Kurt Wasserman was valedictorian of Fox Lane High School’s Class of 2012. 

Dr. Joel Adelberg is principal of Fox Lane High School. 


Fox Lane Valedictorian Kurt Wasserman.

sas, and Spiderman had a seemingly average childhood as he grew up with his aunt and uncle. Over the past years, the Pound Ridge, Bedford, Mount Kisco and Bedford Hills consortium has become our headquarters; it was our Kansas cornfield. Most of us appreciate and protect where we live. The Bedford Deli is where we go during double frees, Frannie’s is where we enjoy frozen yogurt after school, and the Mount Kisco movie theater is where we watch recent films. From this solid foundation, we will now expand further, and perhaps, we will leave our marks in all corners of the world. Always know that you have a Batcave here where the area code is. Every superhero story has a few more parts. There is always something that seems to make the hero’s task worthwhile. Commonly, this is a pretty girl that the superheroes meet by the end of their stories. Our stories are still being made; however, our intermediate reward from this four-year challenge is a sense of preparation for the future. For some, this may mean gained confidence in abilities. For others, it may be lasting friendships and bonds between classmates. This is only the beginning of our journey, and we will continue to take back more as we progress forward. Most superheroes also receive advice from their associates. For instance, Batman’s wisdom stems from an elderly caretaker named Alfred. Compared to Batman, Alfred appears to be powerless, but the underlying reality is that he is the one responsible for Batman’s achievements. With this, I want to stress the importance of being attentive to the entire world around you. You never know when or from whom you will learn,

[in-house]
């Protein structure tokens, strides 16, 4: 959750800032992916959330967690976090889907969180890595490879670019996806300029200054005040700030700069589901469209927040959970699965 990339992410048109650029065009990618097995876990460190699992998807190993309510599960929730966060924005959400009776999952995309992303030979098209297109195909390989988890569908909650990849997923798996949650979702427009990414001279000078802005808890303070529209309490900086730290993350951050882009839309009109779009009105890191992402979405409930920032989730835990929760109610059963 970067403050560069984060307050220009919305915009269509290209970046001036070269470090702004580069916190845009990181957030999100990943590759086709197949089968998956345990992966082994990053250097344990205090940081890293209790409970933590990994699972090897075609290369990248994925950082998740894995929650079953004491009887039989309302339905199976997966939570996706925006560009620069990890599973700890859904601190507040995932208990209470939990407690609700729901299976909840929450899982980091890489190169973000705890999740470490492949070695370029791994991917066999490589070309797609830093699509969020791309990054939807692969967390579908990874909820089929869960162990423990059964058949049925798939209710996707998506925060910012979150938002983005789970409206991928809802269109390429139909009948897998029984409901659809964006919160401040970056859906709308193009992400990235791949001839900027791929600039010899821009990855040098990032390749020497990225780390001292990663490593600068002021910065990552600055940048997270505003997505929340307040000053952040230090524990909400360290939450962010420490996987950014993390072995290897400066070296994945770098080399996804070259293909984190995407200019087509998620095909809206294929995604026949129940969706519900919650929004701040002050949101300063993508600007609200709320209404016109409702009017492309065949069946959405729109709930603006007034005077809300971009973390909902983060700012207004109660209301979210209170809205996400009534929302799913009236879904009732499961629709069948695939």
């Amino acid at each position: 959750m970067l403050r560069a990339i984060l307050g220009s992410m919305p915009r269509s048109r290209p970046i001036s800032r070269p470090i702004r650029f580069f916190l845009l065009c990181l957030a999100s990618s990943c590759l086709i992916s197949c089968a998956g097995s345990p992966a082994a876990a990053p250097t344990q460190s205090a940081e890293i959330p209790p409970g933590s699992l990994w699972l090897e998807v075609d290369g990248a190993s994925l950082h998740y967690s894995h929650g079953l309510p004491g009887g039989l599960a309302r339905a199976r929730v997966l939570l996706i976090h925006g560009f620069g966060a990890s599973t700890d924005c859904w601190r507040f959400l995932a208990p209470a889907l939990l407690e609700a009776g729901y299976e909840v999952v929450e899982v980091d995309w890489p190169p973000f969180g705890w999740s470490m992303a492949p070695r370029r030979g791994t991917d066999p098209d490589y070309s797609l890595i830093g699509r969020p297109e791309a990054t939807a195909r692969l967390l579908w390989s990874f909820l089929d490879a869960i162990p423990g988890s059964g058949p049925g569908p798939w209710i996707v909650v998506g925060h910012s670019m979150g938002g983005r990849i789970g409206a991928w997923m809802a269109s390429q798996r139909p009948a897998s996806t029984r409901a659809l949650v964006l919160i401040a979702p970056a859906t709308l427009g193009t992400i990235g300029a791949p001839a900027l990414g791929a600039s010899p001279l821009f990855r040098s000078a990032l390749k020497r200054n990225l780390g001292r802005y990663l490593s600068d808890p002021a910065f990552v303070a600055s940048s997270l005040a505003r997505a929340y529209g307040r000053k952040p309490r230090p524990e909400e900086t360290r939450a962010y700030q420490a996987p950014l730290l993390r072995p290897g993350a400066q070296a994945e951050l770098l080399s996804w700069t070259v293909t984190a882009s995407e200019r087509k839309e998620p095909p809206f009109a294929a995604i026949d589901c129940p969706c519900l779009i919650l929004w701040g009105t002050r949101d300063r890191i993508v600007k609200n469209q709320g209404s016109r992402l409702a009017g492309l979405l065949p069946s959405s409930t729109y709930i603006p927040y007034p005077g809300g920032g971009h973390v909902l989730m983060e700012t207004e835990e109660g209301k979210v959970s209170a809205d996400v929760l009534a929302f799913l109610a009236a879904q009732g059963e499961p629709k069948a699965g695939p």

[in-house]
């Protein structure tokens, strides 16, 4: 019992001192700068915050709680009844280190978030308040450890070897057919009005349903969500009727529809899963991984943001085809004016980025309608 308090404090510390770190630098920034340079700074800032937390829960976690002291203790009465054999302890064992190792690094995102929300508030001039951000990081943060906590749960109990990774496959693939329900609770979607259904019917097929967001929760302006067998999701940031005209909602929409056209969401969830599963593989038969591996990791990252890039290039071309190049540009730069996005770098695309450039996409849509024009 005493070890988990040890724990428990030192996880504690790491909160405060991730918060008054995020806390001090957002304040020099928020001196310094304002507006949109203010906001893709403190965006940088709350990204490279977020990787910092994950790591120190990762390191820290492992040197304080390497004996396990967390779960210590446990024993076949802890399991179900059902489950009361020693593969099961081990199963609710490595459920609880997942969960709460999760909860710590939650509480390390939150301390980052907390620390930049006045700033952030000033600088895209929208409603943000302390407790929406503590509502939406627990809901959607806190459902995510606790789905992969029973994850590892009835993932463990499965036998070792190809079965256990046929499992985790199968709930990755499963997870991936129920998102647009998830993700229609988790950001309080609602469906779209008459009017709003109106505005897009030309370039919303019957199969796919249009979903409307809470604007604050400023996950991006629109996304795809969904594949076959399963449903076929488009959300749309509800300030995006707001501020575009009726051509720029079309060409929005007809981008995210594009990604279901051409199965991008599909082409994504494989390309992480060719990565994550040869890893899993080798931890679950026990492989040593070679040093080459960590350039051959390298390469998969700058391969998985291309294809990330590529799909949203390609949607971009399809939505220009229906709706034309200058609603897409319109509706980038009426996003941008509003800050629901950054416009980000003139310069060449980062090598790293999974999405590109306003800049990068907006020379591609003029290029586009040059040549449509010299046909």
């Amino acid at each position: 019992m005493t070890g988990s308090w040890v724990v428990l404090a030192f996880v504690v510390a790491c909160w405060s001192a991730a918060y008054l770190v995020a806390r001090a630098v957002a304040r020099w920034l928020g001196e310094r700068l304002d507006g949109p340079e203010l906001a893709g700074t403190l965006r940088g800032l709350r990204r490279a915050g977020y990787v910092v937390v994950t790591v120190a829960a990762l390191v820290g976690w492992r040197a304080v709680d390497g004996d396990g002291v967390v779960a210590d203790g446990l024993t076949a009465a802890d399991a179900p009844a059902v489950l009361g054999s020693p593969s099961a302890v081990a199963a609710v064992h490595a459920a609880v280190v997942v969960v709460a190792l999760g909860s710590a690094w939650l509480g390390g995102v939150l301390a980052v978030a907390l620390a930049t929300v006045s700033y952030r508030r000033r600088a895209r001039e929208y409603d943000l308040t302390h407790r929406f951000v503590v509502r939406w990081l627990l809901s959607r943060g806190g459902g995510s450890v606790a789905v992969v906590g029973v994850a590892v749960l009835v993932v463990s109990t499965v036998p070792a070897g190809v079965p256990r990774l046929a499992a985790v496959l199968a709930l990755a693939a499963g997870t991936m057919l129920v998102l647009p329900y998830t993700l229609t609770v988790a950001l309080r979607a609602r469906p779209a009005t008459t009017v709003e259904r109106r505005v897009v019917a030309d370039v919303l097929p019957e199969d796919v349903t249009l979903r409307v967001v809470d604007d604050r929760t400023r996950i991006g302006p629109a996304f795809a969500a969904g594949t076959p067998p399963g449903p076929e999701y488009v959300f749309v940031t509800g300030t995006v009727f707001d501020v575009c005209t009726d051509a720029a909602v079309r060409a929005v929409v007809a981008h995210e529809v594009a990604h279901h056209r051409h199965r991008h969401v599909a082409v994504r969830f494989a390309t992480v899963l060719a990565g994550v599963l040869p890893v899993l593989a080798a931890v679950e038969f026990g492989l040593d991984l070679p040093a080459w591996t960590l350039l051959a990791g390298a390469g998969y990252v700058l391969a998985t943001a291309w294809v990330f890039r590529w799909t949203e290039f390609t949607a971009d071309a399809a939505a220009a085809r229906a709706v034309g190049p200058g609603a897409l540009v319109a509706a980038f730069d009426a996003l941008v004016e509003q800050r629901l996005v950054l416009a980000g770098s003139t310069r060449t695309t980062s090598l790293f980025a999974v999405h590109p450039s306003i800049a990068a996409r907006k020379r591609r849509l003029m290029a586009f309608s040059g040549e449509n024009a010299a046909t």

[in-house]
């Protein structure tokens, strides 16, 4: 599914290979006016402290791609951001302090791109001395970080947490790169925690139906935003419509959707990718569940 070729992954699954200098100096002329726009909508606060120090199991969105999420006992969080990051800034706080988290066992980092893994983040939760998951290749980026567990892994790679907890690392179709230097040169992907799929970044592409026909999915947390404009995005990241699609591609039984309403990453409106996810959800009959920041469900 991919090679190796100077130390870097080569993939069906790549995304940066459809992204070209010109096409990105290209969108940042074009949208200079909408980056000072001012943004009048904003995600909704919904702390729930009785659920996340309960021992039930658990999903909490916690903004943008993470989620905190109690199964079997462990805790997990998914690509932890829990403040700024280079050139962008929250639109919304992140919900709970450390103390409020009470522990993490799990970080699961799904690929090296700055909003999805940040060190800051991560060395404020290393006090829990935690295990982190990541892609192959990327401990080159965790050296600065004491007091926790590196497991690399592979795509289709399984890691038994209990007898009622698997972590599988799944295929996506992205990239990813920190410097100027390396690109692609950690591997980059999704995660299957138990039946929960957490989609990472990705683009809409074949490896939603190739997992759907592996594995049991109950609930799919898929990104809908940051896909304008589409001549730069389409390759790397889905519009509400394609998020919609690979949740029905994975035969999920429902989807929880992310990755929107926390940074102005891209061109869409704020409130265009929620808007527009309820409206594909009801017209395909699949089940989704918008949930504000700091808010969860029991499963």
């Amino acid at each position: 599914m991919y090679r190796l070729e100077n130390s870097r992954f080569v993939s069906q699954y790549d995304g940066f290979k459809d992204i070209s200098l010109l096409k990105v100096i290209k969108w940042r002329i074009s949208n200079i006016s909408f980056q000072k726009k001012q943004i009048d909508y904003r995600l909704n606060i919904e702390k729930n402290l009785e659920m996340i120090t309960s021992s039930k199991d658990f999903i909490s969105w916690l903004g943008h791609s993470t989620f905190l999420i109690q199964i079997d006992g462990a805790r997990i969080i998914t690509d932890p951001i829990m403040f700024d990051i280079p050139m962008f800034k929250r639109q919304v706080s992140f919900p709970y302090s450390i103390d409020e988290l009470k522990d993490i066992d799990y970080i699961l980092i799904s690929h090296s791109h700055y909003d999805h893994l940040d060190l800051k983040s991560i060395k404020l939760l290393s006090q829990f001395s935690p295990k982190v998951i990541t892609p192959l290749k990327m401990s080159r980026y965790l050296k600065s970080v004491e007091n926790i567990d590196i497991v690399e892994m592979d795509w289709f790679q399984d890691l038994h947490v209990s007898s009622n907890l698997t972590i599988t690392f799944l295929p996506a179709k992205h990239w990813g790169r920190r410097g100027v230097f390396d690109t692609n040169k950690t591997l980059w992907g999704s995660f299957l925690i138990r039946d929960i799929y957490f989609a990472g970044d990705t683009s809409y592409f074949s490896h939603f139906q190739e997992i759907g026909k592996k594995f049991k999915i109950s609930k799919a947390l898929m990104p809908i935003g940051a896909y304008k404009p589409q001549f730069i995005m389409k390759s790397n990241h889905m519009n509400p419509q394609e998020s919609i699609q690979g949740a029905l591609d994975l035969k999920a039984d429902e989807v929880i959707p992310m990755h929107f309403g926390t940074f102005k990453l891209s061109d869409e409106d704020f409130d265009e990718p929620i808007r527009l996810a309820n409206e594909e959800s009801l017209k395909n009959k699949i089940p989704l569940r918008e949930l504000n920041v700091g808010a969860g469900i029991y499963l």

A ‘teachable moment’


 Graduation

June 29, 2012 — Page 7A

Fox L a n e Com m encem en t A ddr e s s

An amazing group of young men and women By JERRY LUDWIG

would it be?.” The seven-year-old Ms. Dudeck thought carefully, and then she said, “I wish I could have some popcorn. And a bowl of melted butter so I can dip each piece of popcorn into the butter.” So she and her uncle watched the rest of their show dipping each kernel into the melted butter. Ms. Dudeck shared with me, and now graduates, I share with you: When you have a dream, you need to pursue it at the moment you dream it. A child’s dream doesn’t have as much meaning when you are a teen. A teen’s dreams may not be the dreams of an adult. When Ms. Dudeck was seven she ate popcorn kernels dipped in butter. At high school graduation she dreamed to teach chemistry. In her 20s she walked the Appalachian Trail. In her 30s she became a merchant marine. What’s next? Siberia in the winter? Oh, she did that over February break. But on the back of her car there is no bumper sticker proclaiming “Popcorn,” “Appalachian Trail” or “Siberia.” When you do it for yourself, you don’t need a sticker. Just follow those dreams when you dream them. Local roads I love driving. I am a physics teacher. There’s always something for me to think about. How the work done by the four-cylinder 95-horsepower engine is being used to work against mechanical and fluid friction, noting that my drag coefficient is 2 percent lower with the windows closed versus open in order to maintain a constant velocity of 65 mph. This is me driving down 684 to work. I have one hand out the window flying my hand up